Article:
Hobby Master HA0126 USN Douglas SBD-3 Dauntless Dive-Bomber - VS-41, USS Ranger (CV-4), "Operation Torch", 1942 (1:72 Scale)
"Why should we have a navy at all? There are no enemies for it to fight except apparently the Army Air Force."
- General Carl Spaatz, Commander of the US 8th Army Air Force, after WWII
The Dauntless was the standard shipborne dive-bomber of the US Navy from mid-1940 until November 1943, when the first Curtiss Helldivers arrived to replace it. Between 1942-43, the Dauntless was pressed into service again and again, seeing action in the Battle of the Coral Sea and the Guadalcanal campaign. It was, however, at the Battle of Midway, that the Dauntless came into its own, singlehandedly destroying four of the Imperial Japanese Navy's frontline carriers. The SBD (referred to, rather affectionately by her aircrews, as "Slow But Deadly") was gradually phased out during 1944. The June 20th, 1944 strike against the Japanese Mobile Fleet, known as the Battle of the Philippine Sea, was the last major engagement in which it was used. From 1942 to 1944, the SBD was also used by several land-based Marine Corps squadrons.
Built as a two-seat, low-wing Navy scout bomber, the Dauntless was powered by a single Wright R1820 1200-horsepower engine. It became the mainstay of the Navy's air fleet in the Pacific, suffering the lowest loss ratio of any U.S. carrier-borne aircraft. A total of 5,936 SBDs were delivered to the Navy and Marine Corps between 1940 and the end of its production, in July 1944.
This particular 1:72 scale replica of a US Navy SBD-3 Dauntless dive-bomber was flown by VS-41, embarked upon the USS Ranger during the landings in Northwest Africa in 1942. Sold Out!
Wingspan: 6.5 inches
Length: 5 inches
Release Date: January 2007
Historical Account "Through it All for Glory" - Operation Torch (initially called Operation Gymnast) was the British-American invasion of French North Africa in World War II, which started November 8th, 1942.
The Soviet Union had pressed the United States and Britain to start operations in Europe, and open a second front to reduce the pressure the German forces were bringing to bear on the Russian front. While the American commanders favored Operation Sledgehammer, landing in Occupied Europe as soon as possible, the British commanders believed that such a course would end in disaster. An attack on French Northern Africa was proposed instead, which would clear the Axis from North Africa, improve naval control of the Mediterranean and prepare an invasion of Southern Europe in 1943. American president Roosevelt suspected the African operation would rule out an invasion of Europe in 1943 but agreed to support Churchill.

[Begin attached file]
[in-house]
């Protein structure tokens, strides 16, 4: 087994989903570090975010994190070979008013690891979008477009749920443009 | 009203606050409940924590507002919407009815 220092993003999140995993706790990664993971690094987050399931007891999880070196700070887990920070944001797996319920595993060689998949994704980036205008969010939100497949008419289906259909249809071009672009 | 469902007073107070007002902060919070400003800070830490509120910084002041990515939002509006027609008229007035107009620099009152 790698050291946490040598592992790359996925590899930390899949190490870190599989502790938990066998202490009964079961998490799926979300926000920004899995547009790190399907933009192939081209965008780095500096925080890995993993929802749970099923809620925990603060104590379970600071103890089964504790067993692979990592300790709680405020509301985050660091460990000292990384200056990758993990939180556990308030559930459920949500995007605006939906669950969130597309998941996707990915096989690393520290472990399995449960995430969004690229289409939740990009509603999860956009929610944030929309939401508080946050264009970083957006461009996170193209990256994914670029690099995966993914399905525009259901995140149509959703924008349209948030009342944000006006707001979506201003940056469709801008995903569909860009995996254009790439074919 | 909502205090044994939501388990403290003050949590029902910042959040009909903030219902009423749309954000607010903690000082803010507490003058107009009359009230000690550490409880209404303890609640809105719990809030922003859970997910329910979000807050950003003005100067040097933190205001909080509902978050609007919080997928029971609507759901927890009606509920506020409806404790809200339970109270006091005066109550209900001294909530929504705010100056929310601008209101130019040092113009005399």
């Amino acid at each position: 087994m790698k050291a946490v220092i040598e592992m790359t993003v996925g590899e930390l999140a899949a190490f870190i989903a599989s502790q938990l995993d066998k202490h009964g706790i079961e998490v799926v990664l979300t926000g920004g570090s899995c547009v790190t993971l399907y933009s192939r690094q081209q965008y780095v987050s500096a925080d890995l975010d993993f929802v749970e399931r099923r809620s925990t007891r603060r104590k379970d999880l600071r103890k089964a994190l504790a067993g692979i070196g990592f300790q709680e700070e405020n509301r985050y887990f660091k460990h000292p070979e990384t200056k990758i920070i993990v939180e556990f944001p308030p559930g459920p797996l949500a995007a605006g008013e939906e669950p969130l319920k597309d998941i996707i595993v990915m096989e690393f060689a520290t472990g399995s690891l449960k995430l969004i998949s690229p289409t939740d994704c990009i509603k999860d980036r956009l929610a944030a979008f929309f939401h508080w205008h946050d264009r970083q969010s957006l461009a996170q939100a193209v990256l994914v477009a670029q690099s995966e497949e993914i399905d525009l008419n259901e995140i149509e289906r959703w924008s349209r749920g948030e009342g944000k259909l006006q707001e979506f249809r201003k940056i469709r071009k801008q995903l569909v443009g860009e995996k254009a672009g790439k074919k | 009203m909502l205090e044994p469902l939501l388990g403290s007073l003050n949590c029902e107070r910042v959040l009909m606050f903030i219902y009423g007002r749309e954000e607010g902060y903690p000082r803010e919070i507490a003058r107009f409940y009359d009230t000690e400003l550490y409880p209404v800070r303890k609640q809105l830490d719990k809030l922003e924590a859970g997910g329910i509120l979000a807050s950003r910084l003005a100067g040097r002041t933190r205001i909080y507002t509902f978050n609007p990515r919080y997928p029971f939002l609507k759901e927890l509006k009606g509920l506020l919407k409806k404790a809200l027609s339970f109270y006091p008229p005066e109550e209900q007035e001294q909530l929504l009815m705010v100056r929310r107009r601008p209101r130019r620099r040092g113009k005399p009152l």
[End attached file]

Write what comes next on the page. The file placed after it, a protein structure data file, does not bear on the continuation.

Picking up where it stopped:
The Allies planned an Anglo-American invasion of northwestern Africa — Morocco and Algeria, territory nominally in the hands of the Vichy French government. The Vichy French had around 60,000 soldiers in Morocco as well as coastal artillery, a handful of tanks and aircraft, with ten or so warships and 11 submarines at Casablanca. The Allies believed that the Vichy French forces would not fight, partly because of information supplied by American Consul Robert Daniel Murphy in Algiers. However they harboured suspicions that the Vichy French navy would bear a grudge over the British action at Mers-el-Kebir (near Oran) in 1940. An assessment of the sympathies of the French forces in North Africa was essential, and plans were made to secure their cooperation, rather than resistance. The Allies intended to advance rapidly eastwards into Tunisia and attack the German forces in the rear. General Dwight Eisenhower was given command of the operation, and set up his headquarters in Gibraltar. The Allied Naval Commander of the Expeditionary Force would be Andrew Cunningham; his deputy was Vice-Admiral Sir Bertram Ramsay who would plan the landing effort. (courtesy: Wikipedia)